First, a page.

One on-line commenter said, "I could never be a high school student today," and I know what s/he means. On the one hand, I feel like having Twitter and Facebook back in school might have actually helped me in some ways. I was shy but loved to write, so maybe I would've made more friends, and done so more easily, if I could have done it partially through writing. On the other hand, to actually see people write nasty things about you in black and white, like this girl is going through, would have made me want to curl up into a little ball and die.  ;(  The only way they could do that to me when I was in school was to buy boosters (ironic name) in the back of the high school yearbook making fun of me. I always wondered who were the kids who thought I was such a joke that they actually PAID MONEY to have messages mocking me printed in the yearbook. They were cloaked messages (nothing as obvious as "Her Artichoke Heart is ugly" or anything like that) but I knew. A few years after that they actually had to discontinue the boosters section because they were getting so many messages that were so offensive they couldn't be printed. I guess some things never change....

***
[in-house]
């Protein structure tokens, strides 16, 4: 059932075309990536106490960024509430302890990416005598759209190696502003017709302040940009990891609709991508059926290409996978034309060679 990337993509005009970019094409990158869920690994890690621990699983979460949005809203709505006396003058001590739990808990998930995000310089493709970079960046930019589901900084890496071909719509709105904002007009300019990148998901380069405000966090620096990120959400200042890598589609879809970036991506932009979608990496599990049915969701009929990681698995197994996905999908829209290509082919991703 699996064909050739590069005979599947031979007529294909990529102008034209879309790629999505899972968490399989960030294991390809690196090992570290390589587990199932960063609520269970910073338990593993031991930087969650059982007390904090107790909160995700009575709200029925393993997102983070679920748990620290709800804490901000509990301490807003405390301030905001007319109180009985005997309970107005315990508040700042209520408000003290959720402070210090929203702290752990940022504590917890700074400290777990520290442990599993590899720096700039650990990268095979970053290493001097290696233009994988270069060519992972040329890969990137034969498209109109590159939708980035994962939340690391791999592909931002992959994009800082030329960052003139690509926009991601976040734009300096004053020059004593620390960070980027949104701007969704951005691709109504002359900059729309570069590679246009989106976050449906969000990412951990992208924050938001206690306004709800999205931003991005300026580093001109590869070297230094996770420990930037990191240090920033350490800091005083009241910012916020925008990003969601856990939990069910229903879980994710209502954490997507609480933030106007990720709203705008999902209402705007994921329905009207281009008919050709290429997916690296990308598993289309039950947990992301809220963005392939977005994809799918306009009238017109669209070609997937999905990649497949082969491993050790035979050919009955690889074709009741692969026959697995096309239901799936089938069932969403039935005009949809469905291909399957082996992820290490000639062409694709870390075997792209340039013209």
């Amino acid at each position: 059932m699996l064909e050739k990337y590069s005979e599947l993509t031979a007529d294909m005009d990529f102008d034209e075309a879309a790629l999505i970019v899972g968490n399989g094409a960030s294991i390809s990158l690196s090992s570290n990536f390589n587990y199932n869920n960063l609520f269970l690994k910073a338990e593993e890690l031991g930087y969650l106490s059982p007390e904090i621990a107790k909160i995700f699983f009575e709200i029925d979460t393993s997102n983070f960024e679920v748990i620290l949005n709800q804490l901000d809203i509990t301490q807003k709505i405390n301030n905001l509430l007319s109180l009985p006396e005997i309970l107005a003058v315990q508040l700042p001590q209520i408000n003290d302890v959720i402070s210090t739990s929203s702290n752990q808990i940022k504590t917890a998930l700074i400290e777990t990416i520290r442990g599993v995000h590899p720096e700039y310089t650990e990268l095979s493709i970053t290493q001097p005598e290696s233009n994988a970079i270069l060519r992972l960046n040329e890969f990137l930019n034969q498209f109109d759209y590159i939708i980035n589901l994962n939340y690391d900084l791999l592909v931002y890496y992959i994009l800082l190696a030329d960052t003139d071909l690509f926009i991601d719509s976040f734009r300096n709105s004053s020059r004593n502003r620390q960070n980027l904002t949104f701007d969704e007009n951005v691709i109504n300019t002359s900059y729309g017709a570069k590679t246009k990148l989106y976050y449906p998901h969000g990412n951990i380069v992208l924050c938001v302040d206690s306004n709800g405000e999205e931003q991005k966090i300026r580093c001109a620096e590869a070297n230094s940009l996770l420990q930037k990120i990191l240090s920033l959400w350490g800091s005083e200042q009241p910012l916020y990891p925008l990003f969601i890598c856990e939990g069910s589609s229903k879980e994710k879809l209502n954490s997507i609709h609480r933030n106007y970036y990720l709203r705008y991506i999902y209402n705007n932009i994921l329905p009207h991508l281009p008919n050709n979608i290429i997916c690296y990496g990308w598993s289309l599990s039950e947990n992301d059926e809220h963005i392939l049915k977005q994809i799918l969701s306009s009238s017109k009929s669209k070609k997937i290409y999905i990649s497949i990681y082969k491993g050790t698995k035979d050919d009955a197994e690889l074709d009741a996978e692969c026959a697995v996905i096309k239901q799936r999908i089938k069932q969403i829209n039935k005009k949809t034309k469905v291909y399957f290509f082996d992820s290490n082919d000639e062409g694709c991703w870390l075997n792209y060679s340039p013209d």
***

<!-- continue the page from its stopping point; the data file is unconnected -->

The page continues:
Tuesday, February 26, 2013

Trying to help